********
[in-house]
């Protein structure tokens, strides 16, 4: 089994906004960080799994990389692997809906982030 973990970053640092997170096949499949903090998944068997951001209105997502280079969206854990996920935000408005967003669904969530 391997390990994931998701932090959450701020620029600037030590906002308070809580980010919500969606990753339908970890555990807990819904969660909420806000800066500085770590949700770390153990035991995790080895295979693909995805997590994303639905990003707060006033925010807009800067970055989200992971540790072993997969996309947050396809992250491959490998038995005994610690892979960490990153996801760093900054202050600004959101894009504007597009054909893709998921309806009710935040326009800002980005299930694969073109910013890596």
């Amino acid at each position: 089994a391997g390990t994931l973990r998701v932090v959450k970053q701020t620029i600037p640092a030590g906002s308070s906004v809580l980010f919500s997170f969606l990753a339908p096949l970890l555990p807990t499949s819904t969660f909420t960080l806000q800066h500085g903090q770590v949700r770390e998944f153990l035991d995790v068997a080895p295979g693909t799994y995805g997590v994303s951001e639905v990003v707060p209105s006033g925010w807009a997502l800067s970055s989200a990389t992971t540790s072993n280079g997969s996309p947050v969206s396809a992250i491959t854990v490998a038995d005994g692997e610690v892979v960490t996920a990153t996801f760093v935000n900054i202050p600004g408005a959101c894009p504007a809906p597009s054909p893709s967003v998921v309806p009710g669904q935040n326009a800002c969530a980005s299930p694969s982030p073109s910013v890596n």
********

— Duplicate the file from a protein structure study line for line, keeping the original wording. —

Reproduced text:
[in-house]
């Protein structure tokens, strides 16, 4: 089994906004960080799994990389692997809906982030 973990970053640092997170096949499949903090998944068997951001209105997502280079969206854990996920935000408005967003669904969530 391997390990994931998701932090959450701020620029600037030590906002308070809580980010919500969606990753339908970890555990807990819904969660909420806000800066500085770590949700770390153990035991995790080895295979693909995805997590994303639905990003707060006033925010807009800067970055989200992971540790072993997969996309947050396809992250491959490998038995005994610690892979960490990153996801760093900054202050600004959101894009504007597009054909893709998921309806009710935040326009800002980005299930694969073109910013890596």
């Amino acid at each position: 089994a391997g390990t994931l973990r998701v932090v959450k970053q701020t620029i600037p640092a030590g906002s308070s906004v809580l980010f919500s997170f969606l990753a339908p096949l970890l555990p807990t499949s819904t969660f909420t960080l806000q800066h500085g903090q770590v949700r770390e998944f153990l035991d995790v068997a080895p295979g693909t799994y995805g997590v994303s951001e639905v990003v707060p209105s006033g925010w807009a997502l800067s970055s989200a990389t992971t540790s072993n280079g997969s996309p947050v969206s396809a992250i491959t854990v490998a038995d005994g692997e610690v892979v960490t996920a990153t996801f760093v935000n900054i202050p600004g408005a959101c894009p504007a809906p597009s054909p893709s967003v998921v309806p009710g669904q935040n326009a800002c969530a980005s299930p694969s982030p073109s910013v890596n």